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Abstract

Volume 17, Issue 6 (November 2015) 17, 878–881; 10.4103/1008-682X.150841

Testosterone replacement therapy and the risk of prostate cancer

Daniel Warburton, Christopher Hobaugh, Grace Wang, Haocheng Lin, Run Wang

1 Division of Urology, University of Texas Medical School at Houston, Department of Urology, Houston, Texas, USA
2 Division of Urology, University of Texas Medical School at Houston, Department of Urology; University of Texas MD Anderson Cancer Center, Houston, Texas 77030, USA

Correspondence: Prof. R Wang (run.wang@uth.tmc.edu)

2015-04-10

Abstract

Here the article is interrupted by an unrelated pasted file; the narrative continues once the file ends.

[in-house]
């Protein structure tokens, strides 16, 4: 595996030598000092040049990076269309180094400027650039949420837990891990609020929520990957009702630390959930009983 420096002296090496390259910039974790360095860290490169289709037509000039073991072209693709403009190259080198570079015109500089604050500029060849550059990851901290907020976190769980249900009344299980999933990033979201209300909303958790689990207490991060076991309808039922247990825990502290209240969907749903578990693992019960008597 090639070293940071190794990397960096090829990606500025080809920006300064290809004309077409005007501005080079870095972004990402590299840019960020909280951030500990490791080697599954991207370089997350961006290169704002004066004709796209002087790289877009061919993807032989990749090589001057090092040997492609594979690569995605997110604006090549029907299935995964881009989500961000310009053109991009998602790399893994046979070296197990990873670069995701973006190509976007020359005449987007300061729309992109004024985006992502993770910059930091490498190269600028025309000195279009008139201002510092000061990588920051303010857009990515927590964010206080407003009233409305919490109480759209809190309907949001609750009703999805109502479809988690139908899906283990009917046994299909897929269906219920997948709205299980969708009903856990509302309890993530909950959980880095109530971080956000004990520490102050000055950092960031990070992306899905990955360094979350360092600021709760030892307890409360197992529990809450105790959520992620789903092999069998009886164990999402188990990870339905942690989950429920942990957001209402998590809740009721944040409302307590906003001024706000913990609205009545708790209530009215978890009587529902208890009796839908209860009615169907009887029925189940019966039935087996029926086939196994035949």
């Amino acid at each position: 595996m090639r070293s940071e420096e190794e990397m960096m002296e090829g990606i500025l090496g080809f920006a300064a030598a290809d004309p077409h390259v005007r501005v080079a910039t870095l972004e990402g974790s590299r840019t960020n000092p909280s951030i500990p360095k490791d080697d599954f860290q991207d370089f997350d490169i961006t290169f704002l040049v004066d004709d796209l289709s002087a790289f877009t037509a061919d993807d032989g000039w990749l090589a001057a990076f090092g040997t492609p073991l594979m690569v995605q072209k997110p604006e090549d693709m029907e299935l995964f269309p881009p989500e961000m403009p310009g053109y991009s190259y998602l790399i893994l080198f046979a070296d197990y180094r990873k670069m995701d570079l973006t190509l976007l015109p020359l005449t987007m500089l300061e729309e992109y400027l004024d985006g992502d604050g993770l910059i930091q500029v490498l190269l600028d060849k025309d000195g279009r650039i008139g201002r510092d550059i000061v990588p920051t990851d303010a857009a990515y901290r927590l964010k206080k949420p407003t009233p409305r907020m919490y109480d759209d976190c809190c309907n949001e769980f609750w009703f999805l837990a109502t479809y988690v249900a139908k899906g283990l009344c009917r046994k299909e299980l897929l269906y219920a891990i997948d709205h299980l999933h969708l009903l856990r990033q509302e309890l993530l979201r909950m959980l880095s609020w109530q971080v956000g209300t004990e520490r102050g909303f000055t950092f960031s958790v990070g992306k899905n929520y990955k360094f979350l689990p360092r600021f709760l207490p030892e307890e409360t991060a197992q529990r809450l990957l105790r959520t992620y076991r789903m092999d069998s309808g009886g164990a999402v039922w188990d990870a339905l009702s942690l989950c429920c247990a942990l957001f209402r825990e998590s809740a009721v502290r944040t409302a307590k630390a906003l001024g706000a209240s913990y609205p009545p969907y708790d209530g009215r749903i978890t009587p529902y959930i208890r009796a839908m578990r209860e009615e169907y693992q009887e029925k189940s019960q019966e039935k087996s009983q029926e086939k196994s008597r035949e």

Understanding the role of testosterone replacement therapy (TRT) in the development and progression of prostate cancer is an important concept in treating patients with symptoms of hypogonadism. This article revealed a small number of mostly retrospective, observational studies describing the use of TRT in the general population, in men with prostatic intraepithelial neoplasia (PIN), in men with a history of treated prostate cancer, and in men on active surveillance for prostate cancer. The current literature does not report a statistically significant increase in the development or progression of prostate cancer in men receiving testosterone replacement for symptomatic hypogonadism, and the prostate saturation theory provides a model explaining the basis for these results. The use of TRT in men with a history of prostate cancer is considered experimental, but future results from randomized controlled trials could lead to a change in our current treatment approach.

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